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7 Ways To Combat Depression and Anxiety When They Hit You

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Feelings of depression and anxiety can come seemingly out of nowhere, and they can be debilitating when they do. Knowing how to fight them off is important. There are a number of ways to redirect your mind when these feelings come creeping in and help you to learn how to combat depression and anxiety. Keeping these 7 easy suggestions in mind can help you to combat these unwanted emotions:

1. Get Some Fresh Air

Nature has a way of elevating mood and attitude. Sanborn (2018) said that making time for yourself to get outdoors at least a few times a week is good for your mental health. Whether you sit in a field relaxing and soaking up the sunlight, go out for 30 minutes run, enjoy a few hours of ice skating or skiing, or play in a rainstorm, enjoying some fresh air is a natural mood enhancer. Make it a point to spend at least 20-30 minutes outdoors at least 3 times a week, particularly when you are feeling down or depressed.

2. Curl Up With A Good Book

Open up a book and get lost in another place and time for a while. Pick a comfy spot (somewhere outdoors as we previously discussed would be ideal!), choose a good book, and spend some quiet time reading.

Sometimes the mind just needs a break from the stresses of everyday life, and reading is the perfect escape. Lose yourself for an afternoon in a Gothic romance, a thrilling mystery, a beloved classic, any world you choose. Relax and read some good books you love. You might just discover – or rediscover – a calming, enjoyable habit.

3. Exercise Your Mind

From Sudoku to crossword puzzles to Jeopardy, if you practice some brain training games with your friends or alone, you’ll find it’s nearly impossible to feel depressed. Even a more physically involved activity, a wooden game like bocce ball which has relatively simple rules to play or a game of tennis, for example, can take your mind off of negative thoughts. These types of activities also help to keep the mind focused on positive things and away from unpleasant thoughts or feelings.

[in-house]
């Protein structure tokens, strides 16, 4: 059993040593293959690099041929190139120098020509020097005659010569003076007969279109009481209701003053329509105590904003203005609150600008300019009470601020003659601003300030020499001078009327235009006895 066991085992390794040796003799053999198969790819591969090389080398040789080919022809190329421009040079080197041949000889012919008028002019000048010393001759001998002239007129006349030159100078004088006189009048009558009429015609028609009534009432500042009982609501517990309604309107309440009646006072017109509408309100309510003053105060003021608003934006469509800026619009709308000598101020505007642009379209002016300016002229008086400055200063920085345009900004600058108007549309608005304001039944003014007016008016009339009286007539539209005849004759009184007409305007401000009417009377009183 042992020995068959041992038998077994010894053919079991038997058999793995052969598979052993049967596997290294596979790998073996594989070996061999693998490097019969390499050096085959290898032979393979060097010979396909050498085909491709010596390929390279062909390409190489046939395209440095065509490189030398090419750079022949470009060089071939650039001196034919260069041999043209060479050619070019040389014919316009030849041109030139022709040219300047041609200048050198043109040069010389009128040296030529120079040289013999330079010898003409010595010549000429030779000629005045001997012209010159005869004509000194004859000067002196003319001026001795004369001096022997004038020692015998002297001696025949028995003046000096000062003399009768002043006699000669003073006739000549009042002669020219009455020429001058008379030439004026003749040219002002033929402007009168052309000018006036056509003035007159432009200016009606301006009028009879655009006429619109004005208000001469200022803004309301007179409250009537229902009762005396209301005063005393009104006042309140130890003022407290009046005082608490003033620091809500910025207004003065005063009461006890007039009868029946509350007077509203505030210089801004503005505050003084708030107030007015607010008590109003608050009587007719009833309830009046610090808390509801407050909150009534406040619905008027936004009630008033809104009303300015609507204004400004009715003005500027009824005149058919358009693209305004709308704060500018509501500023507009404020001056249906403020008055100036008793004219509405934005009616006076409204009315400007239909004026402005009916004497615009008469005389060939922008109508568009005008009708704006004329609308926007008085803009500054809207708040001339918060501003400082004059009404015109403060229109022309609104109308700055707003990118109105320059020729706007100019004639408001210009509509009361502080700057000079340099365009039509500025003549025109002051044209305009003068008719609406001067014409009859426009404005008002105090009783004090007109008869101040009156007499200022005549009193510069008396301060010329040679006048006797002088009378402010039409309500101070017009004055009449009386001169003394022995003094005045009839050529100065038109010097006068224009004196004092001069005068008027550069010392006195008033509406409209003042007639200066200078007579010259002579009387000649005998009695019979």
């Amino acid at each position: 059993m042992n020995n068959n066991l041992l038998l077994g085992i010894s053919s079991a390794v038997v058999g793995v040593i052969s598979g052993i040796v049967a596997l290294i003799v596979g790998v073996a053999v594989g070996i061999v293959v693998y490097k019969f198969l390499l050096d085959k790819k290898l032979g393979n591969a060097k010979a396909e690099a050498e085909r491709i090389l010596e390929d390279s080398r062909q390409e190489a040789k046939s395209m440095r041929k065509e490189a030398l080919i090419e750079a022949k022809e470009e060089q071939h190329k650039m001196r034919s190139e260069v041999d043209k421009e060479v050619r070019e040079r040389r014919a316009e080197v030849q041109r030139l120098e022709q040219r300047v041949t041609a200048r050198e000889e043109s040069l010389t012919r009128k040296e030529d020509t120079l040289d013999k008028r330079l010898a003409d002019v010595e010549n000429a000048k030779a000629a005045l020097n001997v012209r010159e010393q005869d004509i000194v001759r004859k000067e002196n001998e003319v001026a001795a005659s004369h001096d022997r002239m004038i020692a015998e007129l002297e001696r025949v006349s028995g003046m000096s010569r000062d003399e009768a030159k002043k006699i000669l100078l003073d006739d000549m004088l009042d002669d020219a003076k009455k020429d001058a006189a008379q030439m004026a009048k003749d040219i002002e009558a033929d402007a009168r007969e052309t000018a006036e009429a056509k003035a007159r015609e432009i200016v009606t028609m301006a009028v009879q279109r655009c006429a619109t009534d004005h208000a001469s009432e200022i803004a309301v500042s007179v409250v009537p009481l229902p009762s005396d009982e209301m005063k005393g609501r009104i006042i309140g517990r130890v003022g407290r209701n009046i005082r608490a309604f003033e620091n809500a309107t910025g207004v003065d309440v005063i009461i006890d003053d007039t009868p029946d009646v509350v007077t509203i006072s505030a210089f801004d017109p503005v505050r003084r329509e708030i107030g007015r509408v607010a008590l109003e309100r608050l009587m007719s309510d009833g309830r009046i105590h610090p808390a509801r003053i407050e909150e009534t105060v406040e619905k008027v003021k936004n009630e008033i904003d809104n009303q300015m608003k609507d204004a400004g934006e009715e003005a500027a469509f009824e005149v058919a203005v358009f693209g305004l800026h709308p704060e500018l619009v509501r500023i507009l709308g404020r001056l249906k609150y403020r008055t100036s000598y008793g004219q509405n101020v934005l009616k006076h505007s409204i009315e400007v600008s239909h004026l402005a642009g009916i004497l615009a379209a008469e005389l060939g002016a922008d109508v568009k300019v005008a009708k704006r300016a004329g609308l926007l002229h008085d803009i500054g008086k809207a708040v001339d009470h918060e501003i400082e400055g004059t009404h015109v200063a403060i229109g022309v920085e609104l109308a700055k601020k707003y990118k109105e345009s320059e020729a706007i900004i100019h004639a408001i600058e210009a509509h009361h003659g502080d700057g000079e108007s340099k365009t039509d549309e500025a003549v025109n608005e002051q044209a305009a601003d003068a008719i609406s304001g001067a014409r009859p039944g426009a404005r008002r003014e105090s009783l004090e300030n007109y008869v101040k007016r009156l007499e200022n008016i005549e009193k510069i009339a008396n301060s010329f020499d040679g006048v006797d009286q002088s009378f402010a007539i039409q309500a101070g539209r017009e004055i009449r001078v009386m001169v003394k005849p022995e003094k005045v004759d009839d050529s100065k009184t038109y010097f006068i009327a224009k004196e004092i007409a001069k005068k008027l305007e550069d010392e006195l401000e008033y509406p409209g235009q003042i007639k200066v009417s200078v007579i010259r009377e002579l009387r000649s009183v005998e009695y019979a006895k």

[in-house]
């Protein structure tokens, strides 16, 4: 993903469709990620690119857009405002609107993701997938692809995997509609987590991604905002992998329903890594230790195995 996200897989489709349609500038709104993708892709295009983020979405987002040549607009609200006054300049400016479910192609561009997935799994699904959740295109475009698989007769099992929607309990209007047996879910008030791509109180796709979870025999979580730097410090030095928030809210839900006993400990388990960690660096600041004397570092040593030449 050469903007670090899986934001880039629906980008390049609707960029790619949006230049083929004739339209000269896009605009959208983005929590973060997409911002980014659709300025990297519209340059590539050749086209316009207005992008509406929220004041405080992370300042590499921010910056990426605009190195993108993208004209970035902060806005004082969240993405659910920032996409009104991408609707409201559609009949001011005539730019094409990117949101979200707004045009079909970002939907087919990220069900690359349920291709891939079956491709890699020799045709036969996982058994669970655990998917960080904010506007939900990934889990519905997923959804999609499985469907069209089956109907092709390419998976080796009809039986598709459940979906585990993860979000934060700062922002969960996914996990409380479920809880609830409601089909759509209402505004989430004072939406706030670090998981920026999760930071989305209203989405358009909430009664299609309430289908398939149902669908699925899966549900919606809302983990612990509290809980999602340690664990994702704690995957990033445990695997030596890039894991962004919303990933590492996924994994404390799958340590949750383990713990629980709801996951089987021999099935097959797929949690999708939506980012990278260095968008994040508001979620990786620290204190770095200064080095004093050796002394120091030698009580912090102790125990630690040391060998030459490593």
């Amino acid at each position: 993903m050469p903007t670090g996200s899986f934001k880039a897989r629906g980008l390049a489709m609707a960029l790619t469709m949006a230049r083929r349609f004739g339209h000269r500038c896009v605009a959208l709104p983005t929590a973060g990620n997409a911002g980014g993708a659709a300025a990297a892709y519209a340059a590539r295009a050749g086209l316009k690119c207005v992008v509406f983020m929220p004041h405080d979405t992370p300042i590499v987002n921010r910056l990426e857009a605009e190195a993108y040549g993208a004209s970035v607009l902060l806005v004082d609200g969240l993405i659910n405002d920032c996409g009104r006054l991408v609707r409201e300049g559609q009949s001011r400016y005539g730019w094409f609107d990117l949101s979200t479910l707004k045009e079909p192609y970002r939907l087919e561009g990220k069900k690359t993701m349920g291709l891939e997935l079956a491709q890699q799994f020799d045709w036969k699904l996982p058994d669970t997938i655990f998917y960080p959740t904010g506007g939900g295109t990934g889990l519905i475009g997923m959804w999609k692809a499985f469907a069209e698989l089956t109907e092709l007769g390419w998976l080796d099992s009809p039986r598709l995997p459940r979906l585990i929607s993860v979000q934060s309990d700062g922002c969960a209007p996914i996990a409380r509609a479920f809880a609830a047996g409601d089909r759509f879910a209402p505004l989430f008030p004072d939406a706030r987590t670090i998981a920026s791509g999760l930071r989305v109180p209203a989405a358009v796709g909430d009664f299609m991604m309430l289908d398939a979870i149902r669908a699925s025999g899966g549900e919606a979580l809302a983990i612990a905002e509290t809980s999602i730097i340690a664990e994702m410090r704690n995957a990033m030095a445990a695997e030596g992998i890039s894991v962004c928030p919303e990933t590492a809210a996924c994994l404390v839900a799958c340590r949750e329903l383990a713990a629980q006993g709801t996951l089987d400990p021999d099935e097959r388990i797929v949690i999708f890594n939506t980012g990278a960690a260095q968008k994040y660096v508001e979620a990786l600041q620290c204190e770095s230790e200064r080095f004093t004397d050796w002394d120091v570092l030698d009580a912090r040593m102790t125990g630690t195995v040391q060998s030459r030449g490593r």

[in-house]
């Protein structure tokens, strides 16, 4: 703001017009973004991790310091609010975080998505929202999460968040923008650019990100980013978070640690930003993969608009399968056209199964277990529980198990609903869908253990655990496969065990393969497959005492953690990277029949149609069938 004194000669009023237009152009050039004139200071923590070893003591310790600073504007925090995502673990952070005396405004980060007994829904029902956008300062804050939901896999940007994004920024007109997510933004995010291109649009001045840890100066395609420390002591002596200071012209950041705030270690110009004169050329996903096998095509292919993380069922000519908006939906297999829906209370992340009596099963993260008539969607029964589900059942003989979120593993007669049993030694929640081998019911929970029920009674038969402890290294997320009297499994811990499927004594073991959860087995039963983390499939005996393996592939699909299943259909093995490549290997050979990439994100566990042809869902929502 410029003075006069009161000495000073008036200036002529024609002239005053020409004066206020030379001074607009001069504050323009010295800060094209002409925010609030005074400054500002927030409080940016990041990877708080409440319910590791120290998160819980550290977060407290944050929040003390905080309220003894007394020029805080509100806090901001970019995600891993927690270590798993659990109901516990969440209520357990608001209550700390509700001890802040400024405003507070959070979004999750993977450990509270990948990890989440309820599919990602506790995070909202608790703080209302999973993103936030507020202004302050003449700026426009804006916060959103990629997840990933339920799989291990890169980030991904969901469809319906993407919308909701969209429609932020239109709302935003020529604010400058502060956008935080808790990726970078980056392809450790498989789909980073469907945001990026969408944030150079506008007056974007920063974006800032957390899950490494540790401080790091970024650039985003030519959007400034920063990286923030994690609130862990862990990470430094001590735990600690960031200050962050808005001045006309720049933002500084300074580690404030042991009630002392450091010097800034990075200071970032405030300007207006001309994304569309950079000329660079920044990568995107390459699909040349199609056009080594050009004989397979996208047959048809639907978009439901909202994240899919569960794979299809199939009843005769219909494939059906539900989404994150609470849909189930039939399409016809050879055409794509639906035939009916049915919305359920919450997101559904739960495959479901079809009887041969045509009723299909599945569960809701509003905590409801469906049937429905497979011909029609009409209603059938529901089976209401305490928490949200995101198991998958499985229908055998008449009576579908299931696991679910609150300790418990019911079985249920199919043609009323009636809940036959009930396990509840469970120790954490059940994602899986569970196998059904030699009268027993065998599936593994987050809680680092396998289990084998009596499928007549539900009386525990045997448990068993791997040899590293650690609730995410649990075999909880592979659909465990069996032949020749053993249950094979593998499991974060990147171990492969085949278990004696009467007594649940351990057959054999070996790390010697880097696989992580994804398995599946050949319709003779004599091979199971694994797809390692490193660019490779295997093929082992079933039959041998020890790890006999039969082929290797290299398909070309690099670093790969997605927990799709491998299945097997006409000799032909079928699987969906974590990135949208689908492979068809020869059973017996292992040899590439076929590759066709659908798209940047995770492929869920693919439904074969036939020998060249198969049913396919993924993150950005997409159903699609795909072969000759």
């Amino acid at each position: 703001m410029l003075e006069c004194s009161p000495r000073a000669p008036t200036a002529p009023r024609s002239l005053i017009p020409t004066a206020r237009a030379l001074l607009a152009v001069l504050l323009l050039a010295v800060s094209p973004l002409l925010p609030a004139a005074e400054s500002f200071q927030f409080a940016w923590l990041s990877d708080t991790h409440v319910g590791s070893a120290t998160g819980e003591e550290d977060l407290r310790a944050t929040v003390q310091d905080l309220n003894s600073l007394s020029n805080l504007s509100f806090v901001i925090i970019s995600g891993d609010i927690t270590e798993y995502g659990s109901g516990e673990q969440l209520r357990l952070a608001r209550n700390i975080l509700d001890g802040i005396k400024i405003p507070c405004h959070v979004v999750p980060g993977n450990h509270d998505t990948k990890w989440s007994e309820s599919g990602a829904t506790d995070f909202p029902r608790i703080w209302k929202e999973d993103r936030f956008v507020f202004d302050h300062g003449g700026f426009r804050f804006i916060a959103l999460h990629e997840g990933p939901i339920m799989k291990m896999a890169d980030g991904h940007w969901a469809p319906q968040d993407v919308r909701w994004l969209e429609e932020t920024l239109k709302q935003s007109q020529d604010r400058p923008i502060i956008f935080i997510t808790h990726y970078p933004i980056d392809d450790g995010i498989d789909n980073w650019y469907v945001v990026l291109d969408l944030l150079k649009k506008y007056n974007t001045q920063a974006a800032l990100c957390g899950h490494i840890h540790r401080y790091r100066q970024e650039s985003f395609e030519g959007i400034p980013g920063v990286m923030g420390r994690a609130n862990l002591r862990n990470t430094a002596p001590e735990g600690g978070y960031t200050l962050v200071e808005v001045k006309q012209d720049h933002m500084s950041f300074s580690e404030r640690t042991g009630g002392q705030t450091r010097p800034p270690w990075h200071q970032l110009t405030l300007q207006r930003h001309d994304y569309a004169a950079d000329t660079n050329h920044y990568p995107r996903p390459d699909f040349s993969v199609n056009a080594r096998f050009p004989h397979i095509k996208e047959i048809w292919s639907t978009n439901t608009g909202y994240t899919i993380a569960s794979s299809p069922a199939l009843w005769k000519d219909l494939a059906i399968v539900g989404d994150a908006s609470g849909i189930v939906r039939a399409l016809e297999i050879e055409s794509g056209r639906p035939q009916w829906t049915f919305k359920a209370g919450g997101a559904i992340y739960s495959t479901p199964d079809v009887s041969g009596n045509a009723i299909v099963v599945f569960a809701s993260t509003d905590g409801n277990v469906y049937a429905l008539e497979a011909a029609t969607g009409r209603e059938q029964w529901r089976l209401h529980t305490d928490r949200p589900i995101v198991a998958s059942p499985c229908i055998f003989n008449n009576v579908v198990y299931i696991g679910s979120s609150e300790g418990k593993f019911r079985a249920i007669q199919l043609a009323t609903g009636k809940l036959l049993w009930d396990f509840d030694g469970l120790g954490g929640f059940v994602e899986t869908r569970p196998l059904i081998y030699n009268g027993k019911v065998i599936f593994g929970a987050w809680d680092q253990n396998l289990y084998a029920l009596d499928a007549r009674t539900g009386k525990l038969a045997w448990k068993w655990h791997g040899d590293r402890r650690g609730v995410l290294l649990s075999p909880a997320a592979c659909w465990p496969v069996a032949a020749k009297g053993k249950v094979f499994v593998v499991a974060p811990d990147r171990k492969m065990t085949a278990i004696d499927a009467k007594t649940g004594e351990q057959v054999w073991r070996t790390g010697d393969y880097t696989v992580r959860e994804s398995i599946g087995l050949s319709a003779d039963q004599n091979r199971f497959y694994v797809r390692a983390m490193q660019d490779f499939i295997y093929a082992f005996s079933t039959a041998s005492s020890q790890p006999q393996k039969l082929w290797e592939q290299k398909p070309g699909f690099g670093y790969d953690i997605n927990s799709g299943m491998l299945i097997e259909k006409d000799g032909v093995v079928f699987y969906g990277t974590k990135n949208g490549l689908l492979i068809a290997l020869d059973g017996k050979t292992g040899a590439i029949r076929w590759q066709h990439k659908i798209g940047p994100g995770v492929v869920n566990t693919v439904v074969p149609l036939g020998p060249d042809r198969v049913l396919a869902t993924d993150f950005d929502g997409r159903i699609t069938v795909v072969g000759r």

4. Get Involved In Group Activities

Isolating yourself and spending too much time alone can cause depression and anxiety to take over. Take part in some enjoyable group activities that will amp up the natural “feel-good” chemicals the brain releases during physical activity.

Get together with friends for a night of bowling once a week, laugh, and have a great time. Get yourself an exercise buddy and go for a run together a couple of times a week. Both the physical and mental benefits of running are incredible.

5. Focus On You

Practice being kind to yourself. Oftentimes people who suffer from depression beat themselves up for it, especially if they are told to “cheer up” or “snap out of it” by people who don’t understand that depression is not about simply being in a bad mood. Take the time to do some good things for yourself.

Meditate, listen to an upbeat playlist and dance around the room, treat yourself to a manicure, a massage, a mini shopping spree – or all three! Realize that you deserve to have wonderful things in your life. Loving yourself and treating yourself well will work wonders to relieve feelings of depression.

6. Talk It Out

Having a close friend or family member you can call up or visit with when feelings of anxiety or depression hit can help immensely. Talking through these feelings can help to identify possible triggers that may bring them on. A positive contact person can help immensely.

Having someone else’s input and advice is a good way to get a look at the bigger picture and to see things from another point of view. This can help you to have a different outlook of your own, especially when the other person helps you to see the positives about yourself and your life. Seeing things through someone else’s eyes can make a huge difference.

7. Keep A Journal

Keeping a journal can serve two purposes. It can help you to identify any common denominators that may precede bouts of depression, and it can also help you to focus on the things you need to keep in mind when these feelings occur.

When you realize you are experiencing these feelings, write down what you are thinking about, how you are feeling (both emotionally and physically), and where you are when the feelings come on. Then give yourself a few moments to think, and write down 3 things that have made you happy in the past 2 weeks.

Whether it was a television show that made you laugh, a visit from a friend or a family get-together, a good phone call, anything that brought a smile to your face. It doesn’t have to be a huge event, just something that made you happy.

Read over these notes often, including when you are not in the grip of depressive thoughts and feelings. This activity is therapeutic and will help you to remember that no matter what there are positives in your life. It will help you to re-train your mind and learn to redirect your thoughts to the good things when you need to.



Author Bio:  Aside from her full-time job as a creative content writer, Maryn Mcdonnell is a passionate blogger and artist who loves sharing her views related to healthcare and self-improvement. As a person who is sometimes struggling with depression and anxiety, Maryn never stops finding her ways to improve the balance of both physical and mental health.

The opinions and views expressed in this guest blog do not necessarily reflect those of www.rtor.org or its sponsor, Laurel House, Inc. The author and www.rtor.org have no affiliations with any products or services mentioned in this article or linked to herein.

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